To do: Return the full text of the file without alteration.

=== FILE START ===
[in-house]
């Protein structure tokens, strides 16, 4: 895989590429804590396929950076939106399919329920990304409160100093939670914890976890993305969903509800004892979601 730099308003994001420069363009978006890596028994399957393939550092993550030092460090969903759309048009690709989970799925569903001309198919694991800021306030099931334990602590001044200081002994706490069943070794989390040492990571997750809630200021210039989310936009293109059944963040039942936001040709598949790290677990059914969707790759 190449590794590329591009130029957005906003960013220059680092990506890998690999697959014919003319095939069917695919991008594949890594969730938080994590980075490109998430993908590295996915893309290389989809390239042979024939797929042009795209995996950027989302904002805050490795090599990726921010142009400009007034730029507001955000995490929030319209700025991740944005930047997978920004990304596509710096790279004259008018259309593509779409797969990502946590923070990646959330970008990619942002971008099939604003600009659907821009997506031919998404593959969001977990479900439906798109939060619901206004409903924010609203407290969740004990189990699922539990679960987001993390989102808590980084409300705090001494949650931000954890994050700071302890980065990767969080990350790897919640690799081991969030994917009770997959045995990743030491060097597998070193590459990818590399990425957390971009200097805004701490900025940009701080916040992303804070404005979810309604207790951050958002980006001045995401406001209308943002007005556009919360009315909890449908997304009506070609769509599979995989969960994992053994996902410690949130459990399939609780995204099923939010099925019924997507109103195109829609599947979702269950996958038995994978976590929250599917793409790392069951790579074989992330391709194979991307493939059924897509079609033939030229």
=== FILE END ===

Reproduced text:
[in-house]
């Protein structure tokens, strides 16, 4: 895989590429804590396929950076939106399919329920990304409160100093939670914890976890993305969903509800004892979601 730099308003994001420069363009978006890596028994399957393939550092993550030092460090969903759309048009690709989970799925569903001309198919694991800021306030099931334990602590001044200081002994706490069943070794989390040492990571997750809630200021210039989310936009293109059944963040039942936001040709598949790290677990059914969707790759 190449590794590329591009130029957005906003960013220059680092990506890998690999697959014919003319095939069917695919991008594949890594969730938080994590980075490109998430993908590295996915893309290389989809390239042979024939797929042009795209995996950027989302904002805050490795090599990726921010142009400009007034730029507001955000995490929030319209700025991740944005930047997978920004990304596509710096790279004259008018259309593509779409797969990502946590923070990646959330970008990619942002971008099939604003600009659907821009997506031919998404593959969001977990479900439906798109939060619901206004409903924010609203407290969740004990189990699922539990679960987001993390989102808590980084409300705090001494949650931000954890994050700071302890980065990767969080990350790897919640690799081991969030994917009770997959045995990743030491060097597998070193590459990818590399990425957390971009200097805004701490900025940009701080916040992303804070404005979810309604207790951050958002980006001045995401406001209308943002007005556009919360009315909890449908997304009506070609769509599979995989969960994992053994996902410690949130459990399939609780995204099923939010099925019924997507109103195109829609599947979702269950996958038995994978976590929250599917793409790392069951790579074989992330391709194979991307493939059924897509079609033939030229």